1. Implement OuterSpatial CA State Parks Application for public use, with an internal employee portal that collects experience and feedback data.
  2. Use technology to deploy new and enhanced revenue collection.
  3. Implement the most effective technology for all aspects of park operations.


GOAL 3 - Develop excellent teleworking technology and support.


  1. Continue to deliver home-based functionality that is fully supported by the Information Technology Division.
  2. Ensure all workstation management is efficient, equitable, and continually evaluated for improvement.

Ranger with K-9 dogProvide professional and comprehensive public safety and protection.


GOAL 1 - Develop and enhance the department’s capabilities to optimize emergency response.


  1. Streamline decision-making process to be more responsive to changing laws, mandates, community concerns, situational requirements, and emergencies.
  2. Ensure that state mandates for incident response training for all staff are met.
  3. Formalize statewide Incident Command System to support district-level incident command coordination.


GOAL 2 - Apply optimal approaches for public health, safety, and protection.

Female California State Park Police Officer with motorcycleOBJECTIVES

  1. Acquire and utilize law enforcement industry-standard equipment, technology, training and practices.
  2. Promote and practice community policing strategies throughout the department.
  3. Enhance public health measures to limit exposure and spread of illnesses and disease, for both the staff and the public.
  4. Conduct an assessment of law enforcement needs based on established parks’ public safety standards.

Achieve consistent and efficient administration functionality through improved communication, supportive management, and transparency.


GOAL 1 - Foster multidisciplinary program and project collaboration among all levels of the department.

Inside of Antelope Valley Indian Museum buildingOBJECTIVES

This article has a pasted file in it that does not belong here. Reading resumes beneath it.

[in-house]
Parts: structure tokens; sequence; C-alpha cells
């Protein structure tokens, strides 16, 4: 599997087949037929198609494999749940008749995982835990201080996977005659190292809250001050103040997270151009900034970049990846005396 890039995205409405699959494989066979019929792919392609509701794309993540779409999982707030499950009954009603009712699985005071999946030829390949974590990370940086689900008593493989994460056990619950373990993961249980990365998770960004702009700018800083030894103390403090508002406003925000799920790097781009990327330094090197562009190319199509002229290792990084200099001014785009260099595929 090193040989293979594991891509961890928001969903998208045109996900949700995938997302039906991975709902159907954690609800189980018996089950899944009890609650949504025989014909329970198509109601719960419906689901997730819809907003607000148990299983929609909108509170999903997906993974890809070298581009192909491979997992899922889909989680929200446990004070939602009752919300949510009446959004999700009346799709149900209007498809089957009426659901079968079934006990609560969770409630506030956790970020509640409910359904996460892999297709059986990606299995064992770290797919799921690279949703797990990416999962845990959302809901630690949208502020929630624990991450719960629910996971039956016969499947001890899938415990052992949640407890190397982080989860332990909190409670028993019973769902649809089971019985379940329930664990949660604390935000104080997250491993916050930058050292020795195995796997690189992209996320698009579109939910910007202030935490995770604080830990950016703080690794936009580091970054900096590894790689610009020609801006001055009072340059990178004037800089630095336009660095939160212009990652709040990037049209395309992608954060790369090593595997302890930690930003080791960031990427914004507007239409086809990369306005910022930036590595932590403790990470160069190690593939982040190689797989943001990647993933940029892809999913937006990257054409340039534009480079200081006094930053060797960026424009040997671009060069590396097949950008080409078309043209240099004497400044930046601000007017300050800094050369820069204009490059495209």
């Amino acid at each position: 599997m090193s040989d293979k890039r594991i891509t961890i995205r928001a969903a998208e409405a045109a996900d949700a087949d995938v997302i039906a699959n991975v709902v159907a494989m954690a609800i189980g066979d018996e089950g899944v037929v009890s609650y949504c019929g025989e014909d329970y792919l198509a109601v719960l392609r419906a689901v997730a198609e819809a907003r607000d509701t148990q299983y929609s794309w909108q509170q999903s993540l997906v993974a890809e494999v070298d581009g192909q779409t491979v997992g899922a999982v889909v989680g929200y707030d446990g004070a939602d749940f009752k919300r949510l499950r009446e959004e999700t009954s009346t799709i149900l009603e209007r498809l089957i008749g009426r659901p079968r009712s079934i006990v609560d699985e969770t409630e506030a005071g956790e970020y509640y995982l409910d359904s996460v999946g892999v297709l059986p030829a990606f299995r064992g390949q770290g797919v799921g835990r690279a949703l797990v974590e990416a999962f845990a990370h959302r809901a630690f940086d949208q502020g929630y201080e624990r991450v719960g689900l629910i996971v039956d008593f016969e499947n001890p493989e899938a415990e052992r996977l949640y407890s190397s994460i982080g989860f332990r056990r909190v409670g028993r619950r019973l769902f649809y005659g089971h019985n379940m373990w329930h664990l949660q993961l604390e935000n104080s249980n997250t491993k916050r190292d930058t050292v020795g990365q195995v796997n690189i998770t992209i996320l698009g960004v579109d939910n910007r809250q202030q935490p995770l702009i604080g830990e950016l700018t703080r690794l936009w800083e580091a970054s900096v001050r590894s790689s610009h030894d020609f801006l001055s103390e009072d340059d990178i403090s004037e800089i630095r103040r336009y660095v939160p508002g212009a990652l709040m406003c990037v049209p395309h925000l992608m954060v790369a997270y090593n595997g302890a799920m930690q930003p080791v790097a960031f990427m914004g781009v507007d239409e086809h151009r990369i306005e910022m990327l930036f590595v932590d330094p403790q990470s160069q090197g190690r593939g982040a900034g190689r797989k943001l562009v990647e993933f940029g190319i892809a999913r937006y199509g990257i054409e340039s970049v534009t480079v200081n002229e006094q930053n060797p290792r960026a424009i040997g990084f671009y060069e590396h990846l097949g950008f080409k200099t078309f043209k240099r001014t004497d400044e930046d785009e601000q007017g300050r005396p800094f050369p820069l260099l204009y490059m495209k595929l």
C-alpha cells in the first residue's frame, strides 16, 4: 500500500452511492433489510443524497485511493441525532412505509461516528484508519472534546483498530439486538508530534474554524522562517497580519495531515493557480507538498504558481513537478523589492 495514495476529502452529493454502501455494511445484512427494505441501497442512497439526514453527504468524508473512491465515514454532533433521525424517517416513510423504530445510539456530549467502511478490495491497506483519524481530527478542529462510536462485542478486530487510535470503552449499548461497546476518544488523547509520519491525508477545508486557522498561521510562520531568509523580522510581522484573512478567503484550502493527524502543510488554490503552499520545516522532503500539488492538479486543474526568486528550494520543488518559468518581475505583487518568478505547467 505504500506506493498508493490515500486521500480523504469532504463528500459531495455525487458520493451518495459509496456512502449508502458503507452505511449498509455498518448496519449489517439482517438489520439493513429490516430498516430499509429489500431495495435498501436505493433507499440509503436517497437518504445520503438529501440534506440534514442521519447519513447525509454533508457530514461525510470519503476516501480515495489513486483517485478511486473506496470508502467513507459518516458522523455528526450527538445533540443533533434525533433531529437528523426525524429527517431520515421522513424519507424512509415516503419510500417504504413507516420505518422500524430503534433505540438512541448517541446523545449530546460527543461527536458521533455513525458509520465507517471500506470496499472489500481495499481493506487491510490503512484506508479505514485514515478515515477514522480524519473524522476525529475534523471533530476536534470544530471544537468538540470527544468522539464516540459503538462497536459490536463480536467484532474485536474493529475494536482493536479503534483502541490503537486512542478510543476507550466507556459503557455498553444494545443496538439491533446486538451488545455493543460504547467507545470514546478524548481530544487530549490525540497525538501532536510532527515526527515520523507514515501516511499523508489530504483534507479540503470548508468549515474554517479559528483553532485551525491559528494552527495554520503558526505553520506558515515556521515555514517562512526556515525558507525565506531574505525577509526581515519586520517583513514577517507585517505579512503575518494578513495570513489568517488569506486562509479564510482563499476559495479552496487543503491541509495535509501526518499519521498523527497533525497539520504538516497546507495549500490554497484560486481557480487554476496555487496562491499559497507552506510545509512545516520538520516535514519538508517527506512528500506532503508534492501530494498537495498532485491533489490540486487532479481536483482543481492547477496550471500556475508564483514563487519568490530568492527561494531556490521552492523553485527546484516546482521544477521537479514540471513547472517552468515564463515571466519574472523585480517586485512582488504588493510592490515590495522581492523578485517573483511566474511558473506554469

1. Create and implement a standardized approach to share and communicate information across all levels within the department.
  2. Provide cross-training among program areas to give employees and volunteers a broad understanding of the processes and actions required to serve visitors, employees, grantees and protect resources.
  3. Develop and implement a departmentwide workforce and succession plan.
  4. Establish and implement a departmentwide standardized project management approach.
  5. Support and encourage multidisciplinary cross-division and district management in programs such as the Cannabis Watershed Protection Program and the Wildland Wildfire and Forest Resiliency Program.


GOAL 2 - Streamline the tools, processes, and resources for real-time accounting, budgets, and project and equipment management.


  1. Document, catalog, publish, and communicate work processes across all core disciplines and districts.
  2. Implement software to improve timekeeping and staff scheduling.
  3. Develop and implement a system to share information about budgets, expenditures, and allocations for field programs and functions.
  4. Update and maintain the Service-based Budgeting tool for current and ongoing application.
  5. Establish workflows for efficient electronic document tracking, approval, and processes.

Light shining from Point Cabrillo Light Station

Path Forward serves as a road map to support DPR’s mission for the next five years. The priorities of DPR must adapt to technological and demographic changes to ensure that the organization provides a myriad of recreational opportunities for all, while still continuing to protect valued cultural and natural resources and promote a healthy California. By using this strategic plan as a guide, a course of action has been developed to support DPR in meeting challenges. The plan will also create new strategies for institutional growth and optimization.

Year -1 priority projects will be launched starting in 2024. The department has begun mapping projects that address the goals and objectives of Path Forward. The strategy for considering Year-1 projects consists of maintaining ongoing resourced projects and focusing on projects that:

• Are foundational to the success of Path Forward as a whole.
• Contribute to the success of other individual projects.
• Set the trajectory of the Path Forward fundamental principles.

The remaining projects will be incorporated into a road map developed by the Implementation Committee for the duration of the 5-Year Plan.

Thank you for your continued support of California’s State Park System and the recreational programs supported by DPR and its divisions of Boating and Waterways, Off-Highway Motor Vehicle Recreation, and Office of Historic Preservation.

 For questions and comments, email